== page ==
Hunting, Montana, Poaching, Wildlife

2 Simple Ways to Help Wolves Today

2 ways help wolves

A wolf died in Yellowstone National Park.

That in itself is not unusual. Wolves die in Yellowstone regularly, it’s part of the circle of life. They may die of old age, starvation, hunting accidents, or run-ins with members of a different pack.

But in Yellowstone, a place where they are meant to be protected, they should never be killed by humans.

Her Howl Cut Short

She was known as the White Lady. Her snowy coat was a rarity, as was her longevity. At 12 years old, she was still reigning as the alpha female of the Canyon Pack. That was a true testament to her strength and wisdom.

She likely would not have lived for many more years – 12 is quite old for a wild wolf – but now we will never know. A poacher took her potential away from all of us – her pack, her human admirers, and the biologists who could have learned so much more from the White Lady.

As tragic as her loss is, this is not the time to dwell in sadness. Wolves all over the world are at risk of meeting this same fate, largely due to fear and misinformation. We have the power to change that.

All wildlife face the risk of being poached.

Speak Up for the Voiceless

Poachers do not act in a vacuum. There are often multiple people who are aware of their illegal actions. They may confide in friends and family, or drunkenly brag about their conquests at the bar.

If you know that someone is poaching, don’t be afraid to go to authorities. You are often able to do so with complete anonymity, depending on where you are located.

In the case of the White Lady, you can confidentially contact the National Park Service Investigative Services Branch in the following ways, as listed on their website:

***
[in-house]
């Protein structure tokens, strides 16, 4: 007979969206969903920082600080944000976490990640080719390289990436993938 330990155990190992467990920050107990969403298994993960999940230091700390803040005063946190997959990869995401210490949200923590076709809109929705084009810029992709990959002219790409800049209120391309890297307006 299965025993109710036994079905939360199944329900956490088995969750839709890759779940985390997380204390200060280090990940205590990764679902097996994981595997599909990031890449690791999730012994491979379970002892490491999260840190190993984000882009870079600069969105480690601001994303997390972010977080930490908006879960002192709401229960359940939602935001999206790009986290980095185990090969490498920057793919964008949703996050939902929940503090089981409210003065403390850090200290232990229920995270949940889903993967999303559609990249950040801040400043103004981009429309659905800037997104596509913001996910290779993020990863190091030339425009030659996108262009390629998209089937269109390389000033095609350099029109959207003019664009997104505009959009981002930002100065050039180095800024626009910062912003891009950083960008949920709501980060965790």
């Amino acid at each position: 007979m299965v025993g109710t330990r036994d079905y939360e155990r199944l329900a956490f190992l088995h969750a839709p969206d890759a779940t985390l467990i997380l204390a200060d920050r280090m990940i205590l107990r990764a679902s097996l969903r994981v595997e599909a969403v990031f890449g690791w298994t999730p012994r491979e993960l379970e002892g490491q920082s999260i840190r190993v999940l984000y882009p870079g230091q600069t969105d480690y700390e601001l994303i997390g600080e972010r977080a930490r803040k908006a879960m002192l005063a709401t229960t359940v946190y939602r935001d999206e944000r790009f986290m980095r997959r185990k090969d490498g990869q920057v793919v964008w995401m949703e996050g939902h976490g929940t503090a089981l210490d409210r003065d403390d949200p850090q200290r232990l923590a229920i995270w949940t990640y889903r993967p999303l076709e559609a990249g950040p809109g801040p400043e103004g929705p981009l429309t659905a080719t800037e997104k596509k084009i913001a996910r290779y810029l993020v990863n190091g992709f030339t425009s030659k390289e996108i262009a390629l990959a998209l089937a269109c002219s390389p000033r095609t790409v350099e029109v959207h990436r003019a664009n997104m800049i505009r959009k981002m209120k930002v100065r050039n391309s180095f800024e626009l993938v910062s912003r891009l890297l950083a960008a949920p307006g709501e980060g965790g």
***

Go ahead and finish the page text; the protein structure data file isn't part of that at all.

Poachers do more than harm animals, they also bring disrepute to their community. Gardiner, the Montana town near where the White Lady was killed, is now tainted by that act. Speak up for the animals, speak up for your town.

leaping coyote
Natural predators are crucial for the environment, including this leaping coyote.

Educate Your Neighbors

So much of the hatred some people feel towards wolves springs from a lack of understanding. The best way to put this hatred to rest is with education. There are several ways you can provide people you know with information about wolves without creating a rift between you.

  • Have candid discussions with people who you know feel negatively about wolves.
    • Go into the conversation with a positive attitude and a willingness to listen to their side. They may have reasons for hating wolves that feel valid to them, and you will never convince them otherwise by spewing anger.
    • Arm yourself with knowledge and be able to provide legitimate sources.
    • Defenders of Wildlife is working to build the gap between ranchers and wolves, making them a great resource.
  • Encourage your kid’s school to plan field trips to nearby National Parks or wildlife rescues so that the children can learn first-hand about the positive impact wolves and other predators have on the environment.
  • Organize a fundraiser in your community. The money can go to an organization dedicated to protecting wolves, and the fundraiser itself is a great opportunity to meet people and share the positive ways we can all coexist with wolves.

Remember, challenging hatred with hatred only leads to more anger, which in turn leads to more wolves suffering. The best way to encourage positive action is with positive words.

Those are a few simple ways to help wolves, but I would love to hear what you think. How do you help wolves or other wildlife at risk?


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